In the closing days of our time in Afghanistan, we went back to Kunar one more time. Usually the best pictures on any trip come from the air.

Wednesday, September 21, 2011


A last picture from Bamyan. Not sure what the line of trees is marking.

Tuesday, September 20, 2011

The Forest for the Trees

Women and children, obscured by trees.

Monday, September 19, 2011

Afghan Motorcycle Dudes

More from Bamyan, home of many a young motorcyclist. As always, shot through the window of a moving armored SUV.

Sunday, September 18, 2011

Meanwhile, back in Afghanistan

As promised, some remaining pictures we like from Afghanistan, this one from the streets of Bamyan.

Saturday, September 17, 2011

Road map

We're having a hard time editing pictures as aggressively as we really ought to. In part that may be because Nepal is so photogenic. Or maybe just because Washington is so un-photogenic, we'll need a lot of the back catalog to keep this journal rolling for the next year or so.

In any case, we're going to shift gears for a bit. Here's the plan on what's to come, to aid in your calculation of whether to bother checking back again soon: First, we'll finish off the Afghanistan stuff. Then, we'll go back to pictures from Nepal. Then India. Then Alaska. Then California. Then Colorado. Then stuff so old we don't even remember what it is. Did we ever post any pictures from Bergen or Oslo, Norway? I don't think so. That should get us through, say, February. By then maybe we'll have taken a few decent pictures of Washington. Or have gone somewhere else interesting.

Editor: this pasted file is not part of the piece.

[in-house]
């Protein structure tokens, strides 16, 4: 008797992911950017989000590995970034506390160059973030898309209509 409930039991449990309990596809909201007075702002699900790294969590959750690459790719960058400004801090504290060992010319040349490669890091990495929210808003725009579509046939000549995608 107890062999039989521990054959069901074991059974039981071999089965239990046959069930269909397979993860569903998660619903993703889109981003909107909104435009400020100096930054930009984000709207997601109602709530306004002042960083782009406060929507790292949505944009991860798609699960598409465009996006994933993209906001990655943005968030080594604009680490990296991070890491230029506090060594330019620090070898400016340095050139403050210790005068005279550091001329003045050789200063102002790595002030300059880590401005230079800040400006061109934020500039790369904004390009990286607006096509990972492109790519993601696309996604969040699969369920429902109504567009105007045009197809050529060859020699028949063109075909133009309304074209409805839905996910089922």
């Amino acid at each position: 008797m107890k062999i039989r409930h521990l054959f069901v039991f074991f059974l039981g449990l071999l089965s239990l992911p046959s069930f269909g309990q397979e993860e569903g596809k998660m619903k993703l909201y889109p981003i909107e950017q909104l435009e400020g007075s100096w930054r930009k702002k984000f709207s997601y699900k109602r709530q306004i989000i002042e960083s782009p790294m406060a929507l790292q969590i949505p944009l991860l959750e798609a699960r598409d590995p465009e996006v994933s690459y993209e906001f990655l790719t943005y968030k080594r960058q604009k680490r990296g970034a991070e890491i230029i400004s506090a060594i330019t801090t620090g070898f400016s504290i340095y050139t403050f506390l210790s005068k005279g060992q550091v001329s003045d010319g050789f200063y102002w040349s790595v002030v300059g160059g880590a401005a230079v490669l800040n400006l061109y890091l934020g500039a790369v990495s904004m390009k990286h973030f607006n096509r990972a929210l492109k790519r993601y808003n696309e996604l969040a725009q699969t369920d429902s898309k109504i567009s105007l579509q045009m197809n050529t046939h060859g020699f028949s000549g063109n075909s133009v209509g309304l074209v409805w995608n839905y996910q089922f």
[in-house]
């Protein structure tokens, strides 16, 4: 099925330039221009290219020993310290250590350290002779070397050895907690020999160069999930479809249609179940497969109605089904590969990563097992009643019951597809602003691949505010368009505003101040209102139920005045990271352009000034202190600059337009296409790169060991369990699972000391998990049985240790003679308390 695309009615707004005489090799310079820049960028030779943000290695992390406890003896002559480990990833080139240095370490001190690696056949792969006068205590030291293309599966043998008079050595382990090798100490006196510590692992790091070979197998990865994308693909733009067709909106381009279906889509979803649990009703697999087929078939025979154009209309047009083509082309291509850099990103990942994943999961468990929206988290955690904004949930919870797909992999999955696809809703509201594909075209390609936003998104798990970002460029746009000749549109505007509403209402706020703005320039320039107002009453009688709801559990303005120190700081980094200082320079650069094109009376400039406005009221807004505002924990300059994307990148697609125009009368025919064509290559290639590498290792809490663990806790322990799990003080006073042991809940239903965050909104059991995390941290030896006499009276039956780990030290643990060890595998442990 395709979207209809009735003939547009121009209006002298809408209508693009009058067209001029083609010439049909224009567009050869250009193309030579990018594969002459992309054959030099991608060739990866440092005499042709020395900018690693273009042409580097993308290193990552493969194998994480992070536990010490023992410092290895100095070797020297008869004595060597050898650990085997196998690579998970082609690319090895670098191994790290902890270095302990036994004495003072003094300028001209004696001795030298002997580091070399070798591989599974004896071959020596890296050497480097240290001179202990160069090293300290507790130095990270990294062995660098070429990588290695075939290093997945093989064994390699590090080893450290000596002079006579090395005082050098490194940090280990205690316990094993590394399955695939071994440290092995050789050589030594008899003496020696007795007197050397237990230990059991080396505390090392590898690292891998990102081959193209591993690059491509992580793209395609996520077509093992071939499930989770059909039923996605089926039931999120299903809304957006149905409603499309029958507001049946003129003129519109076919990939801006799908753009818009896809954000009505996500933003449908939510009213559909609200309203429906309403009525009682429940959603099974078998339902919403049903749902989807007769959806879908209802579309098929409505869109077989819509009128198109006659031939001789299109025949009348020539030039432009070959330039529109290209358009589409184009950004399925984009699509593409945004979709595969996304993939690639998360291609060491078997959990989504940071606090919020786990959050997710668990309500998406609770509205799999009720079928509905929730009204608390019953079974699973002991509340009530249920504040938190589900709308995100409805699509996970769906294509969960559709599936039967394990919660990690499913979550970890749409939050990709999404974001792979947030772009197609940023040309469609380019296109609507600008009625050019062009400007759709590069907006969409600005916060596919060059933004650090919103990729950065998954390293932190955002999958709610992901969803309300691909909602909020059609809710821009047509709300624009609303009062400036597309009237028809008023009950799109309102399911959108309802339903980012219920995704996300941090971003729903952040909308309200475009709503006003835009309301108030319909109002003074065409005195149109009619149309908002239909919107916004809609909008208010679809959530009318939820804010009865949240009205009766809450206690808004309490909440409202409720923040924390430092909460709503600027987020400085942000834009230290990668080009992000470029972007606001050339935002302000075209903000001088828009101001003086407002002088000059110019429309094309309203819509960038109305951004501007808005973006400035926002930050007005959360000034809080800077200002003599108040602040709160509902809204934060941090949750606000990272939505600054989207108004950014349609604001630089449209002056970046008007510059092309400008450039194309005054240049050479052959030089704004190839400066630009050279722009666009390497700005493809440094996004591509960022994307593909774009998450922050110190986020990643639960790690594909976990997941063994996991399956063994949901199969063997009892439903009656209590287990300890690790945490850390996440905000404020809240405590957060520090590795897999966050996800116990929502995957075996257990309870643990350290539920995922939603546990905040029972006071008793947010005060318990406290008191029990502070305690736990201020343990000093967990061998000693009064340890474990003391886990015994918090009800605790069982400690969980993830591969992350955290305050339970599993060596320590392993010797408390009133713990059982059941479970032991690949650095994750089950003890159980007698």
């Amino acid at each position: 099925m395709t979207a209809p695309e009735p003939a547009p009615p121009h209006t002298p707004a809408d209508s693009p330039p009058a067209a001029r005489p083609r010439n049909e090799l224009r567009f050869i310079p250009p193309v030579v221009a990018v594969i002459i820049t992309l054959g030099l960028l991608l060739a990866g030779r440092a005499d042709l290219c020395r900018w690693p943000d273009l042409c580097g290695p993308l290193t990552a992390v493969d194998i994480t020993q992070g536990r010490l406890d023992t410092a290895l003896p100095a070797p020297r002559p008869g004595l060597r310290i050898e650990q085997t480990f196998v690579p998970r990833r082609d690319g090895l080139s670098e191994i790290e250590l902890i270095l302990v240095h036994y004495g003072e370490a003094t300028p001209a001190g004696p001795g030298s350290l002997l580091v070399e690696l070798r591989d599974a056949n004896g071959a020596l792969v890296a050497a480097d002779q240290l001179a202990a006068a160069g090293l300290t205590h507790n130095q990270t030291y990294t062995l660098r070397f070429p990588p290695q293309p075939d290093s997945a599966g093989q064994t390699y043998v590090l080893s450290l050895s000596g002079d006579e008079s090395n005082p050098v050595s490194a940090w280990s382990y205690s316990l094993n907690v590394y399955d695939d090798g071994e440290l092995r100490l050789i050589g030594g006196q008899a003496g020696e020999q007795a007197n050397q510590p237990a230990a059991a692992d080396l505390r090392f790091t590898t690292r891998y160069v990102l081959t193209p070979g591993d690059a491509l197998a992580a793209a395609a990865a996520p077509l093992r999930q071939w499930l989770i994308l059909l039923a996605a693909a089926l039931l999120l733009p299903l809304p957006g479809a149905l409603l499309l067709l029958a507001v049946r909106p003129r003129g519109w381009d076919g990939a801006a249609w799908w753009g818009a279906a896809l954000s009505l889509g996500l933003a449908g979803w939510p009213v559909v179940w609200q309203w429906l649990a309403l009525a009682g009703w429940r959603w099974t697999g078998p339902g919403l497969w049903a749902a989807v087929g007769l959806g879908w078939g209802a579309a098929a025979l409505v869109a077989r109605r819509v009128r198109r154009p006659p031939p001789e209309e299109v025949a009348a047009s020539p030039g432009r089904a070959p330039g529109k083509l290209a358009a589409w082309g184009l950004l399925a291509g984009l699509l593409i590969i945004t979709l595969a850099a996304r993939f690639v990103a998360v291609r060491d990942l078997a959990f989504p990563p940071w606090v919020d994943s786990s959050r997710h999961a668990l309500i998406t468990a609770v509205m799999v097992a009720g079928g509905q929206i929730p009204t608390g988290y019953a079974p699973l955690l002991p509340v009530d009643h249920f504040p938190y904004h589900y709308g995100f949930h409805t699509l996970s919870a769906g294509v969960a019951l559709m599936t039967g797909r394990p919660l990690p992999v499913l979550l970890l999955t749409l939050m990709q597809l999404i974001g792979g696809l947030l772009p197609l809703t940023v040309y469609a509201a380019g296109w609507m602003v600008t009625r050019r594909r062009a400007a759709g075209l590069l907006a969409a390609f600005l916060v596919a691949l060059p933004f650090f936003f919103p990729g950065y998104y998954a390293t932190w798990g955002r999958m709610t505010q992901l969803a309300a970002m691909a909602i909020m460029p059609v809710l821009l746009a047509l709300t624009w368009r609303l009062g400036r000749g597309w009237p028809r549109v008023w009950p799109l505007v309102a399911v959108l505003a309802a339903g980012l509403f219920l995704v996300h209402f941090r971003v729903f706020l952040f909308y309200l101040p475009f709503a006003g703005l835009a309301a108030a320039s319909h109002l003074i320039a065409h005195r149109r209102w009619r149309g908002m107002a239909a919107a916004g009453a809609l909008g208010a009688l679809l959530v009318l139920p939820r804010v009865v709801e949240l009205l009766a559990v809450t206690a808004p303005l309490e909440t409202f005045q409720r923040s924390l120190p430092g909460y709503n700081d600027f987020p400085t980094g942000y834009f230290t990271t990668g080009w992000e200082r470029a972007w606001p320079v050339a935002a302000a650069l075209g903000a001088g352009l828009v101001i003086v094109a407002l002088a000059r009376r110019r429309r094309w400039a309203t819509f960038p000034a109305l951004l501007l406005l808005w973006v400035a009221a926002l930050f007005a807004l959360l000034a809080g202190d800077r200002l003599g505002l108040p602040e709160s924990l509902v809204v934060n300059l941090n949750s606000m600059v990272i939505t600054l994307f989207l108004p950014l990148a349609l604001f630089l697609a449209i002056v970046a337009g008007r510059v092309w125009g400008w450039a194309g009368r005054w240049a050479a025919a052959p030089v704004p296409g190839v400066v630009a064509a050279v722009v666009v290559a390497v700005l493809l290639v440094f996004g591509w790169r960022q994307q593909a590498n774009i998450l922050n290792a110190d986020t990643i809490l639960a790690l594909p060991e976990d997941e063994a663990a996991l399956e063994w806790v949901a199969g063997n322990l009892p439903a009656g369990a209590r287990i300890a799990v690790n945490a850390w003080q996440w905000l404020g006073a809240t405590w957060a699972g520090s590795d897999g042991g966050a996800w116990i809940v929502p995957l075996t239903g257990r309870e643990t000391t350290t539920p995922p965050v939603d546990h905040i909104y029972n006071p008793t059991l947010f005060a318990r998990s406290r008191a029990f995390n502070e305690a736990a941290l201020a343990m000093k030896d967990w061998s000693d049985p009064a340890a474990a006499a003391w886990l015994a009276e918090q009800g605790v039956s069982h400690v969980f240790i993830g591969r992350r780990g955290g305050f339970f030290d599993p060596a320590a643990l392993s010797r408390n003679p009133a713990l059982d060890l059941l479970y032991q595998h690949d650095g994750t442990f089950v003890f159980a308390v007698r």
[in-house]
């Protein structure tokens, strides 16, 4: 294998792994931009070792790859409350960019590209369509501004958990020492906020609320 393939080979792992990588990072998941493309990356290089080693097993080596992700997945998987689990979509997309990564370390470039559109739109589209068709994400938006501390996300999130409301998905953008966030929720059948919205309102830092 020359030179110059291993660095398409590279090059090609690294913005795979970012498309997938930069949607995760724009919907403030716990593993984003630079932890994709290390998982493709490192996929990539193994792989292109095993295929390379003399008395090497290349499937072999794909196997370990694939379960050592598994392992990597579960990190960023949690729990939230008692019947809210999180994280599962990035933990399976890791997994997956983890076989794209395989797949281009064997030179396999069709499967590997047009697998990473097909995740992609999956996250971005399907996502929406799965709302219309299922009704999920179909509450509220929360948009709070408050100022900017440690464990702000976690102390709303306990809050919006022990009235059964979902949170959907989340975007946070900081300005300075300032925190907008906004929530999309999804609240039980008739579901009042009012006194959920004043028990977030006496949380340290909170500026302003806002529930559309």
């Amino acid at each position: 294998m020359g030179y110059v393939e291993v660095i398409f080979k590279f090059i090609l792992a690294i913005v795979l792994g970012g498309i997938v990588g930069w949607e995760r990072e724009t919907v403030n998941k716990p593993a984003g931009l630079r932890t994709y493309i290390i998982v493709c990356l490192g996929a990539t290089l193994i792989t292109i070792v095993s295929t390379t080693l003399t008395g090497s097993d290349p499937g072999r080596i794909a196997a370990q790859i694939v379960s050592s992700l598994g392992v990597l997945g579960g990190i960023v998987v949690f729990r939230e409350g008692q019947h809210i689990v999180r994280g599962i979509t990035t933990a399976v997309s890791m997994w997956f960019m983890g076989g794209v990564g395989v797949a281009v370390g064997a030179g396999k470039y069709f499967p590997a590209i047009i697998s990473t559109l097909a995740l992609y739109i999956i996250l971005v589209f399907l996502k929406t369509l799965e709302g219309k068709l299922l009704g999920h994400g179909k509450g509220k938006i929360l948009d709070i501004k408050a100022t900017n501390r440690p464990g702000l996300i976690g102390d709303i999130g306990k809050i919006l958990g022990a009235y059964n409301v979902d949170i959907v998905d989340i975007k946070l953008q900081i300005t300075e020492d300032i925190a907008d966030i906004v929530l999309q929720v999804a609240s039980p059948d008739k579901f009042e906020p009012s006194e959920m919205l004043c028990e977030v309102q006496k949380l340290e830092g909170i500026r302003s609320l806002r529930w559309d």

Anyway, above is one more from Nepal. Back to more like this in a few weeks.

Friday, September 16, 2011

Yak Week, Part 5

Yak Week hurtles to its thrilling conclusion!

Here, the yaks share the spotlight with the dramatic scenery of the high Himalaya. In this case, around 18,000 feet high on what appeared to be a dried lake bed.

I know we've all enjoyed Yak Week, but tomorrow, on to other sights from the Everest Region!

Thursday, September 15, 2011

Yak Week, Part 4

Today: Yaks take Manhattan! Or at least, yaks take the modest little villages that the trail to Everest Base Camp passes through.

Fun fact: In Nepalese, only a male yak is called a "yak." A female is called a "nak." Some will thus claim that those referring to all yaks as yaks are doing so in error. Those people are pompous asses. Sorry snobs, but in English, every yak is a yak.

Wednesday, September 14, 2011

Yak Week, Part 3

This yak was just lying around on the shoulder of the trail, perhaps on guard to make sure only patrons of the adjacent restaurant used the toilet.